The high Prius of living

Oddly enough, I bought a new car last month. By the look of things, I was the only one in the country crazy enough to do so, but my trusty 13-year old Audi was on its last legs and the time had come.

So, what to buy, and where? The second-hand market is in freefall and the numerous car repossession auctions are good places for people with a bit of liquidity to get great deals at the expense of those who have fallen on hard times. Sounds perfect! Why then, oh why, did I go and buy a new car from a dealer? Well, you see, I wanted a Prius.

For those who don’t know, the Prius is the world’s best-selling hybrid car. Made by Toyota for more than 10 years, this nifty little feat of automotive engineering has two engines; one petrol and one electric. When you are travelling at low speeds, the electric motor drives the car and when you need some speed, the petrol engine automatically kicks in.

And no, you don’t have to plug it in – the battery is charged through something called ‘regenerative braking’ so it’s all self-contained. The engines also switch over automatically, so it’s a pretty standard driving experience. Four doors, a boot, one steering wheel, a brake pedal, an accelerator and a nubby little gear lever that offers you the choice of forwards or backwards are all you get.

The benefits of hybrid technology are two-fold: reduced fuel consumption and fewer emissions. So, now I get to save money and feel morally superior at the same time. I should also confess that I even get a guilty little shiver of glee every time the petrol price goes up, because that means I’ll be saving even more. Sorry for you!

The car also comes with an 8-year comprehensive maintenance plan so, according to the dealer, all I have to worry about is new tyres and fresh wiper blades. And, since South Africa is only getting the top-of-the-range Prius, it comes fully equipped with all manner of airbags, a Bluetooth kit, satnav, aircon, leather seats, futuristic styling, a touch-screen control panel, multi-function controls on the steering wheel and voice recognition.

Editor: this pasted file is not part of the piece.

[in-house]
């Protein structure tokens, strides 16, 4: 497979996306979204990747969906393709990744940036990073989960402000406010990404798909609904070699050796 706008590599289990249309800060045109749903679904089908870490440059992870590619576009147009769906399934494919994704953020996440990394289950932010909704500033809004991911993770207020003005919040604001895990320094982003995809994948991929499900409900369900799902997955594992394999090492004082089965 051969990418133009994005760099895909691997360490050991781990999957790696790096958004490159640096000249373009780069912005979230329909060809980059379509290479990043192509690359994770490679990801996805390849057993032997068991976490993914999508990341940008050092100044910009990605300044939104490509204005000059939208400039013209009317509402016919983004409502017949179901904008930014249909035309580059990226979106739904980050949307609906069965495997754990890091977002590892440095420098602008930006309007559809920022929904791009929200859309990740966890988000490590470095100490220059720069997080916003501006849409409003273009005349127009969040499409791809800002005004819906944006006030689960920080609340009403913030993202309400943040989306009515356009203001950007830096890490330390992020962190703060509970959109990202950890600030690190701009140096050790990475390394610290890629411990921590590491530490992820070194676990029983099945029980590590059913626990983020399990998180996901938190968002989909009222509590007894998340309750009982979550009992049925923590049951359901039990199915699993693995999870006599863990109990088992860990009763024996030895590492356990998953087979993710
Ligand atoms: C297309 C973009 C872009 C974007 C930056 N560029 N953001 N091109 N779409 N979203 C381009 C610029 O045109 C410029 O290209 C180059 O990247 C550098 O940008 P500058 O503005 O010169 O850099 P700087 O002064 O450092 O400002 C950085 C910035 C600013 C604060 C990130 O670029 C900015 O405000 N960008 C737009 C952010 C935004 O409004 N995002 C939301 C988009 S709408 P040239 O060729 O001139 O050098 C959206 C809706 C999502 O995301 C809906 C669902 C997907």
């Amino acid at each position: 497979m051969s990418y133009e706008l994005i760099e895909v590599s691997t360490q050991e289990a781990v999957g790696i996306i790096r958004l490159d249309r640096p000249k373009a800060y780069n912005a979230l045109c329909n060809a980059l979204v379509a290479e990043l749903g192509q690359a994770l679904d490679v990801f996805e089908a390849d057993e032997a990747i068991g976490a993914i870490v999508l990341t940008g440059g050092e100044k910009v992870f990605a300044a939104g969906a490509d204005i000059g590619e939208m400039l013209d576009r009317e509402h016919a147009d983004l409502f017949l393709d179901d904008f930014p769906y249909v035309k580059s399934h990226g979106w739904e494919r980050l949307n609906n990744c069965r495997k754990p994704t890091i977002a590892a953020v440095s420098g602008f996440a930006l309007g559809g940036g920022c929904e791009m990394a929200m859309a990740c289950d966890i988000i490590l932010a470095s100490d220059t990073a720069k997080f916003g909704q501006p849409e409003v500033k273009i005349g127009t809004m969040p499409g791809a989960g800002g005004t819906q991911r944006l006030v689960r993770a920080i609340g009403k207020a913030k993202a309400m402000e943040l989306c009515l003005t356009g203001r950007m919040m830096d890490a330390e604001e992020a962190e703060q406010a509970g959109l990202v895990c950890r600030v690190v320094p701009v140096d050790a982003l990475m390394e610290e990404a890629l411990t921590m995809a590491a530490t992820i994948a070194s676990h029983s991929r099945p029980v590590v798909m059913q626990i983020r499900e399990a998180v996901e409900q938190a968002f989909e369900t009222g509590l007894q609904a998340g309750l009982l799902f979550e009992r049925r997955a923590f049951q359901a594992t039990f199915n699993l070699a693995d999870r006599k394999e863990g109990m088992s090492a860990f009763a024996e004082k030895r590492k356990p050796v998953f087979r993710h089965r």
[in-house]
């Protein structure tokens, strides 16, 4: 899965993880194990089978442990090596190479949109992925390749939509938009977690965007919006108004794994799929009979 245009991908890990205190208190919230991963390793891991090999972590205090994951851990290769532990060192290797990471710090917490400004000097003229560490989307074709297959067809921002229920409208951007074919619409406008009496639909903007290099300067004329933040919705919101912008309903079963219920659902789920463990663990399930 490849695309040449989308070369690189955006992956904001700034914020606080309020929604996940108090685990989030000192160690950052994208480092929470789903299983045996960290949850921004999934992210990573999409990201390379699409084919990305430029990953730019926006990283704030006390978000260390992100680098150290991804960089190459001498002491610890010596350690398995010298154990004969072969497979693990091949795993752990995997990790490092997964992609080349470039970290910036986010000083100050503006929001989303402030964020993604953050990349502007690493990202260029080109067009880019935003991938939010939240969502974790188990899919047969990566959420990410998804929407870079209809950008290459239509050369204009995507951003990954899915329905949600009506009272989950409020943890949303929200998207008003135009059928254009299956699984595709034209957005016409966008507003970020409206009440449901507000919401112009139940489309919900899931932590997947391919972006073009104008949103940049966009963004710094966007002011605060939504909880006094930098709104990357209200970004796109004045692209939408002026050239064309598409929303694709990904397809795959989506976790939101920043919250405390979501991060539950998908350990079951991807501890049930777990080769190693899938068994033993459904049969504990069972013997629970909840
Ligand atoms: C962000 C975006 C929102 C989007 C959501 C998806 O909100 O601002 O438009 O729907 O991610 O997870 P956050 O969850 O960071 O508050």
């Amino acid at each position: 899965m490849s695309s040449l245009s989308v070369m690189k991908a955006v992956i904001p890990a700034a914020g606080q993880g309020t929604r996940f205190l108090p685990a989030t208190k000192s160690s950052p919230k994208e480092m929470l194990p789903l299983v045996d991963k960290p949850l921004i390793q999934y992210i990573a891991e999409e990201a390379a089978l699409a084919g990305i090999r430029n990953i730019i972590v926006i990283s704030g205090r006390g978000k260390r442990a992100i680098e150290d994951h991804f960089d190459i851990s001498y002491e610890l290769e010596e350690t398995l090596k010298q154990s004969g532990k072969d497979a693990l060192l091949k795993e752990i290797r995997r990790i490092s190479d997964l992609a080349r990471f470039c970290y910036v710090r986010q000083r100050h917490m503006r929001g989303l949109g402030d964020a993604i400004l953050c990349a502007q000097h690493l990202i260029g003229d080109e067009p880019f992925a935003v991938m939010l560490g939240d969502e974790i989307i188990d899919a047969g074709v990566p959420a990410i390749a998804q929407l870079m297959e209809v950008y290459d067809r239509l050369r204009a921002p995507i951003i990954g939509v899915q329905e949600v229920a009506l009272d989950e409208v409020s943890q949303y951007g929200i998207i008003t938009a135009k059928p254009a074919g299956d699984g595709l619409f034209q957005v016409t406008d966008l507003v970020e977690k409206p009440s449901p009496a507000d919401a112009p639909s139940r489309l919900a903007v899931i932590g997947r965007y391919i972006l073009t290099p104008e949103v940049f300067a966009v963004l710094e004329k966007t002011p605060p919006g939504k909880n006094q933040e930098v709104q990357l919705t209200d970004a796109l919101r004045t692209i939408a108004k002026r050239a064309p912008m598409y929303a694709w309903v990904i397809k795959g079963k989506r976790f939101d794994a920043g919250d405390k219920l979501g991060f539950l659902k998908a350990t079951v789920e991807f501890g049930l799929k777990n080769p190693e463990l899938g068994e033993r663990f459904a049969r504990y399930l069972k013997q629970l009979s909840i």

True, it isn’t the nippiest motor on four wheels. In fact, the Prius rewards a more conservative driving experience, in which you accelerate and decelerate as gradually as possible. The power is there, if you want to overtake on the highway for example, but this dents the average fuel consumption, which I now watch like a hawk. So, no more gunning the motor and racing to the next robot for me. Nice and slow keeps fuel costs low.

In exchange for neck-snapping acceleration, the Prius offers a simple, pleasant and comfortable urban driving experience. And it’s really easy. The hybrid system is so effective, Toyota is talking about introducing a hybrid version of each of their car models within a couple of years. Other motor manufacturers, such as Honda and Ford, are also experimenting with hybrids. So, with oil prices going up like a helium balloon, it really is the way forward, at least until hydrogen power becomes a reality.

But what is the bottom line? How much petrol am I saving? Well, it’s a little bit early to tell. So far, I’m averaging around 6 litres per 100km. That’s about 750km per 45 litre tank, which should cut my fuel bill in half. The official consumption figures are closer to 5 litres per 100km, but I’m not yet ready to drive like a pensioner on the way home from Bingo.

So, will I make up the rather hefty purchase price of the Prius in fuel savings? I don’t think so. But who cares. I’m driving a car of the future and, for those in the know, I’m a trend-setting eco-warrior. That’s right. I’m cool, bru, even if most petrol-headed South African speed freaks think I’m nuts. And being cool is what owning a car is all about. IMHO.

[Originally posted 07/06/2008]

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